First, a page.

The Texas court's ruling set the stage for Lopez to be released Friday on a $10,000 bond. His release order bars him from initiating contact with children, though he is allowed to spend time with his three children. It also requires him to wear an electronic monitoring anklet and to abide by a 10 p.m. to 6 a.m. curfew.

At his parents' home on the outskirts of Amarillo, Lopez celebrated the events and holidays he missed during his long confinement. The family even put up a Christmas tree.

While Lopez was overjoyed to be reunited with his family and friends, Potter County District Attorney Randall Sims has signaled his intent to retry Lopez on sexual assault charges.

Sims recently declined to talk about the details of the case with ProPublica, PBS "Frontline," and NPR. Throughout the appeals process, prosecutors have maintained that Lopez assaulted Vas, and have enlisted an array of medical professionals to support that contention.

Lopez's lawyers said they expect their client to face trial again this fall. Since his release, Lopez has reveled in his freedom and grappled with the reality that it may be only temporary.

The videos were produced by the following: Producer: Catherine Upin; Editor: David Chmura; Camera: Zachary Stauffer; Field Producer: Zachary Stauffer; Orignal Music: Rob Morsberger; Additional Editing: Michael H. Amundson.

bruce ritchie

March 5, 2012, 5:02 p.m.

How is it that retrying this man is NOT double jeopardy?

Walter D. Shutter, Jr.

March 5, 2012, 5:46 p.m.

In response to Bruce Ritchie:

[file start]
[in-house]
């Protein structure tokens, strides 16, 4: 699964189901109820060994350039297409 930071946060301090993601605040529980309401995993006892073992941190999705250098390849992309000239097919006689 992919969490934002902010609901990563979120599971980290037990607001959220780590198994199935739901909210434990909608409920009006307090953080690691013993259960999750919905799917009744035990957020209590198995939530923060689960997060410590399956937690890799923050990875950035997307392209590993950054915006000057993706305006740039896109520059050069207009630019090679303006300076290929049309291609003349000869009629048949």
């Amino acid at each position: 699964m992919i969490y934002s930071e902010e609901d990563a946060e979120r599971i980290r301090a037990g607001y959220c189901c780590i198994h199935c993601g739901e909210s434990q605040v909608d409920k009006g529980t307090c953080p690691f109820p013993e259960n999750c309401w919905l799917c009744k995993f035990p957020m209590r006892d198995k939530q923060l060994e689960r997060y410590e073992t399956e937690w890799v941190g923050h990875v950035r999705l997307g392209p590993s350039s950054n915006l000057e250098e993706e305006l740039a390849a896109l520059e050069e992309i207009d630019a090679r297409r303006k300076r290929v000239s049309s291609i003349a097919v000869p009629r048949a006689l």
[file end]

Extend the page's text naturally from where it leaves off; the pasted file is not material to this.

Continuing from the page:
An Appellate Court can not render a verdict of either guilty or not guilty.  In this case, the Texas appellate court simply said that the defendant did not recieve a fair trial because of ineffective assistance of counsel, i.e., that there was a “reasonable probability” that the defendant would have been found not guilty had his counsel presented expert medical testimony to counter the State’s expert medical testimony. Accordingly, the Texas high Court overturned the defendant’s conviction and threw the case back into the lap of the court of original impression where, after a reasonable period of time-in most jurisdictions, a year-the State must either retry him or dismiss the charges. 
As you are probably already aware, conviction in a criminal trial requires that the finder-of-fact, usually a jury, find the defendant guilty “beyond a reasonable doubt”.  In the instant case, the Texas High Court has already issued an opinion that, assuming no new evidence such as a confession or eyewitness testimony, would be introduced in a new trial, reasonable doubt already exists. There’s that word “reasonable” again.